It was in around 600 BC that a man called Bian He discovered a large piece of jade in the hills of the kingdom of Chu. Excited by this discovery he rushed down to present it to the ruler, unfortunately for Bian He the King failed to recognize this plain uncut rock as being jade and ordered that Bian He have his legs cut off. Only years later was the jade recognized for what it was. Some eight hundred years after its discovery the First Emperor had that jade made into his Imperial Seal.
Although the largest pieces of Jade are those found in the mountains, it is often easier to find and work jade which has been washed into the rivers and streams. Historically the collection of this river jade was done by teams of men who would walk in a line along the river and, when a piece was found, a gong was sounded and the line stopped while details of the find were recorded.
What is Jade?
Jade is an umbrella term which can apply to either jadeite or nephrite (also known as Xinjiang Hotan Jade) - it was not until the last two hundred years that it was even realised that they were different minerals. Jadeite is generally more valuable as it is rarer and it can be polished to a finer shine, the colour of jadeite also tends to be less opaque. Jadeite is mainly found in Burma and only really began to be used in China in the last five or six hundred years. Historically one of the most prized colours is 'mutton fat' jade or white jade - which remains popular in China to this day, whereas in the West it is the emerald greens which often attract the highest prices. It is unusual to find a piece of jade that is uniformly one colour and they almost invariably contain blemishes and veins.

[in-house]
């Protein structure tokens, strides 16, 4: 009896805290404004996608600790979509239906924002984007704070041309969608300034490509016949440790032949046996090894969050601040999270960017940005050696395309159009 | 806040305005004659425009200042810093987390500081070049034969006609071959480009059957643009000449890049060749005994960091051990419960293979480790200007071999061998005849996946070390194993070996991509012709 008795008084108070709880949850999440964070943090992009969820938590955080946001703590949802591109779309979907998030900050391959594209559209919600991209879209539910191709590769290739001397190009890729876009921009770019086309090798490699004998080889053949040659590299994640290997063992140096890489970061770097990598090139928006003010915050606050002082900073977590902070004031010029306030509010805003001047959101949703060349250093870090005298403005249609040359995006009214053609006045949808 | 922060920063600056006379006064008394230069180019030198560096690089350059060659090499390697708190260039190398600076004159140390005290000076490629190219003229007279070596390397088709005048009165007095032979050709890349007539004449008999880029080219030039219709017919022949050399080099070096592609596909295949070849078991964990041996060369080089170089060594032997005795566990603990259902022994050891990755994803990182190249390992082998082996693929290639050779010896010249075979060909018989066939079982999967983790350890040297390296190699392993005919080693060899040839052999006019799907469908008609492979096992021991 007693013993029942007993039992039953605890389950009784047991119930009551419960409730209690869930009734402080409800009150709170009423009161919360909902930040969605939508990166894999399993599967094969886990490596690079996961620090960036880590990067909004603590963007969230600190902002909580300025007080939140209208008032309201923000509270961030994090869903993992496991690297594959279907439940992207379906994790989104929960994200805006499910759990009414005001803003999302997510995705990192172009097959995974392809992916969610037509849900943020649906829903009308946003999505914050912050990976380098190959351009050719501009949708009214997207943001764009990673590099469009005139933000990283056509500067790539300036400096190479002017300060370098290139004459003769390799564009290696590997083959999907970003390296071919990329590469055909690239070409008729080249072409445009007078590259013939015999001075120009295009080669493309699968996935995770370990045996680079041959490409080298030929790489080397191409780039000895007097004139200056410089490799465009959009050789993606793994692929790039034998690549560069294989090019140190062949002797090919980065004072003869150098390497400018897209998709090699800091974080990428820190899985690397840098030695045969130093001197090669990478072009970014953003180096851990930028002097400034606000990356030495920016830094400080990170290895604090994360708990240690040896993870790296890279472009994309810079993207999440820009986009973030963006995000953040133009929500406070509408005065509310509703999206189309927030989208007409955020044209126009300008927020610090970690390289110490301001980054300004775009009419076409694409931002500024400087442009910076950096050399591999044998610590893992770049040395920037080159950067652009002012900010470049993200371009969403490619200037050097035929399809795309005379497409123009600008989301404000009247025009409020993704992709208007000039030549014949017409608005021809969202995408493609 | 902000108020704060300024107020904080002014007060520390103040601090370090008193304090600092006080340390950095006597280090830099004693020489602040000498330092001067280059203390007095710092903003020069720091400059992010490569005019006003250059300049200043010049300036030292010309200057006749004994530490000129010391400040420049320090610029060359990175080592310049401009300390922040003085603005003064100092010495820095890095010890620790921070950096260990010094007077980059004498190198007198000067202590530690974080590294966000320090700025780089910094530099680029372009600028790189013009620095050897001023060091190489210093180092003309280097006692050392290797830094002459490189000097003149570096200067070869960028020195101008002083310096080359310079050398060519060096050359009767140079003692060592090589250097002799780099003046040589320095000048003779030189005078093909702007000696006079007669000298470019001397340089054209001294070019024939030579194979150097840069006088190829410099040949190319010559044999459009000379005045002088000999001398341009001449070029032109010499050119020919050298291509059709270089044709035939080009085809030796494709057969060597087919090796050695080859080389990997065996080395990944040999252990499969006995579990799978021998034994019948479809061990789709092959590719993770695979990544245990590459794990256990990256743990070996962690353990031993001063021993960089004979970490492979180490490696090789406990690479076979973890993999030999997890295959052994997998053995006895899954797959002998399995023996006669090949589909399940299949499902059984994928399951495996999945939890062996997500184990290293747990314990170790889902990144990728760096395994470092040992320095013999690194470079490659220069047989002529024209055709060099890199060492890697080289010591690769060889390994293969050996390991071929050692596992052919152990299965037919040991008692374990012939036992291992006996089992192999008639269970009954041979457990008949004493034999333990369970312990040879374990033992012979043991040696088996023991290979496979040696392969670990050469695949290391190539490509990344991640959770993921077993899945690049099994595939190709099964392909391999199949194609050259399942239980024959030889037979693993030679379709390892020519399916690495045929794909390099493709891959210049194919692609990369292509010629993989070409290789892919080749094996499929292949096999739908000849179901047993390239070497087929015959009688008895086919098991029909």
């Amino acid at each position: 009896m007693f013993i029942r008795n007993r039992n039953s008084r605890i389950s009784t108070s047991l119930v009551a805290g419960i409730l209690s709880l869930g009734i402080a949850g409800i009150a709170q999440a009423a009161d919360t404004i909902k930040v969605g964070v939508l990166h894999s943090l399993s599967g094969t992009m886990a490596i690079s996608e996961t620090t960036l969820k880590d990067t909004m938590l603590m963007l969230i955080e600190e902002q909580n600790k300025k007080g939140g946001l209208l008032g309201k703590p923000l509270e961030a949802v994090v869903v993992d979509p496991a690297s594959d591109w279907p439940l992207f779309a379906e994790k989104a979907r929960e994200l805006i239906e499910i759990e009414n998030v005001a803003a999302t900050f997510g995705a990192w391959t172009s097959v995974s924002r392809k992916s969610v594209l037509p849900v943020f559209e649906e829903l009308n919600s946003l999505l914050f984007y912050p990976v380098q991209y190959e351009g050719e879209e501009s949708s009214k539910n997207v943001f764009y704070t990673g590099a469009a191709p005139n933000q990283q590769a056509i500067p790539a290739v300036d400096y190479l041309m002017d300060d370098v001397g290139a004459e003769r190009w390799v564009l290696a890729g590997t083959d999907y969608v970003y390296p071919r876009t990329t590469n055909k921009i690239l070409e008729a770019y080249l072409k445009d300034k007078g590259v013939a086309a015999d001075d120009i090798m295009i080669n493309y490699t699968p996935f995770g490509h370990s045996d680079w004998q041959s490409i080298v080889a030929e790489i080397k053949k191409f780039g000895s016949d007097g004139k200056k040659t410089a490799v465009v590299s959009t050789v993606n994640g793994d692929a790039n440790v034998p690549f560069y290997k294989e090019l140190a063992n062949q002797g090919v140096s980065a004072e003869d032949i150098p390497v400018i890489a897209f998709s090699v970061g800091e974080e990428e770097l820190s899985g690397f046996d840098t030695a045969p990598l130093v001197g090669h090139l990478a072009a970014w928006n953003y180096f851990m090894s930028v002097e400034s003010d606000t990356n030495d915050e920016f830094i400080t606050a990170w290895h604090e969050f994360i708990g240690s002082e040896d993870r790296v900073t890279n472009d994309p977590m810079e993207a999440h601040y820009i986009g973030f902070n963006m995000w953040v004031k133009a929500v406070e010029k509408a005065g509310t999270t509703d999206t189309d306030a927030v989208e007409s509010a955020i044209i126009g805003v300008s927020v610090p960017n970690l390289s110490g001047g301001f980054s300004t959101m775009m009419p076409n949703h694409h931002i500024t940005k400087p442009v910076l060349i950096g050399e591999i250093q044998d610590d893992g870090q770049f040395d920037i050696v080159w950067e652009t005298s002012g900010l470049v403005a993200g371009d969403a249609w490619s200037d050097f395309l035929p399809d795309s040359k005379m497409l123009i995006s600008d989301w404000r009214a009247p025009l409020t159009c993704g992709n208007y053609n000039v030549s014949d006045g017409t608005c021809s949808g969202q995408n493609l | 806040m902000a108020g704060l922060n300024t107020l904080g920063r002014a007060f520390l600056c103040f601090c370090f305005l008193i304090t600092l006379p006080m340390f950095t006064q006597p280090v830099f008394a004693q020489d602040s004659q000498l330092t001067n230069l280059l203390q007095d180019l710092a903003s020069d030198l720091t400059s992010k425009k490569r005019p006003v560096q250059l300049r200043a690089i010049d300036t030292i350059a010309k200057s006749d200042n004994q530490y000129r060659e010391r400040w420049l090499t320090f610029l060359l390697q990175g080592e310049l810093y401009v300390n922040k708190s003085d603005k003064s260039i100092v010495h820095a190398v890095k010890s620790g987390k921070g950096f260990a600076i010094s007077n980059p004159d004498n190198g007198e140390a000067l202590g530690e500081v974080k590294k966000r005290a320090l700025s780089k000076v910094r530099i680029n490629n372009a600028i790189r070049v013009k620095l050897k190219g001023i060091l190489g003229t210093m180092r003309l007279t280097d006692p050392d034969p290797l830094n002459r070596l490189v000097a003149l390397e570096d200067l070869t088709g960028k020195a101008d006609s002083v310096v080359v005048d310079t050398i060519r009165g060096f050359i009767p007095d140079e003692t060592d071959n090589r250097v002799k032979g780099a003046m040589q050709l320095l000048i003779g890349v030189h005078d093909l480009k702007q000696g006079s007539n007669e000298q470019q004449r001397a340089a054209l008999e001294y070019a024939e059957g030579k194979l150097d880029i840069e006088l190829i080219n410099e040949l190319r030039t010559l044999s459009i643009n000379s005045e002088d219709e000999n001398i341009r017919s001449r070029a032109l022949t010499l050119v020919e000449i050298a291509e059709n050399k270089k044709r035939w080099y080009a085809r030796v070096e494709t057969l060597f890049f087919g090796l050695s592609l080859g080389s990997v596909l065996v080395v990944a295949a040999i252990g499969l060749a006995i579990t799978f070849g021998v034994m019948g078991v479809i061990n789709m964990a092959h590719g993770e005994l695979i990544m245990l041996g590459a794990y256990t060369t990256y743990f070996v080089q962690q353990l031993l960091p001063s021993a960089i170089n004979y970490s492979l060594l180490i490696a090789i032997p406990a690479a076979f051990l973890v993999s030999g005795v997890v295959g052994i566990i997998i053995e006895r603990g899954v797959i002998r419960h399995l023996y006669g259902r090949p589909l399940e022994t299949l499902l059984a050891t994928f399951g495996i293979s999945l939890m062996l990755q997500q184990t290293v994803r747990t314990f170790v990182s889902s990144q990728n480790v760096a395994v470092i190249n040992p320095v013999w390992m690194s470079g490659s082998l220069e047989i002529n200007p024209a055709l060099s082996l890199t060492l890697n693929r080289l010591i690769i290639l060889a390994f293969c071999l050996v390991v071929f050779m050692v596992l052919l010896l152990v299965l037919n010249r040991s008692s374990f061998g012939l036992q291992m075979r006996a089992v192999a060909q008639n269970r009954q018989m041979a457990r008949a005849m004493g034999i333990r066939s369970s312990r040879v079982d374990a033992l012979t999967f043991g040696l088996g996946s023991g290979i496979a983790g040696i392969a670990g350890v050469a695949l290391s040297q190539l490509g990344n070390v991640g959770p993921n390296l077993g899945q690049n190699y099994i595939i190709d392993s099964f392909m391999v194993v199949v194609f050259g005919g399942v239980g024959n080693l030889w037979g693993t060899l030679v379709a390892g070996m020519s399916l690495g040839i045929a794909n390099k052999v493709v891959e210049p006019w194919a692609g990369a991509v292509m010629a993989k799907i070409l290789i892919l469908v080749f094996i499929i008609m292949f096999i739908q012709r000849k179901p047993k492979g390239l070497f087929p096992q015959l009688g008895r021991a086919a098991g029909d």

History of Jade
The first evidence for jade objects in China comes from tombs dating back around 8,000 years. These are simple designs and usually in the form of jade discs - often with a gap which is thought to have allowed them to be worn as earrings.
As jade is such a hard material it is very difficult to shape and to work. Iron tools are not hard enough to cut jade and so it would have to be ground into shape, probably using quartz as a cutting agent. Around 3,000 years ago there was a leap forward in jadework as the development of better tools and metals allowed for more sophisticated designs and carvings to be done. Perhaps the apogee of jadeworking came in the Qing Dynasty with Emperor Qianlong (1736-1795)- who wrote some 800 essays or poems about jade. It was in his reign that the dramatic 'Emperor Yu Tames the Flood' was produced, this is carved from a single block and weighs a staggering five tonnes.
Since the earliest times Jade seems to have have had a special place in Chinese culture. It is thought to have been a link between man and the gods and still continues to carry connotations of royalty, wisdom and longevity.
Telling Real from Fake
Identifying real jade from fake jade can be increasingly difficult. The most common fake jade is made from glass. As it is hard to shape or grind then glass often lacks the fine detail or relief of real jade and may also contain tiny air bubbles. Jade also has a distinctive greasy look that is difficult to fake and the mix of colours that you also find in jade is difficult to mimic in glass. Unlike some other fake materials jade shows little or no fluorescence under an ultraviolet light. Perhaps the most reliable test it to measure the specific gravity of the piece, although this is usually a little impractical to do in most street markets. It is also now common for jade to be 'enhanced' - this can be through staining, dyeing or chemical bleaches.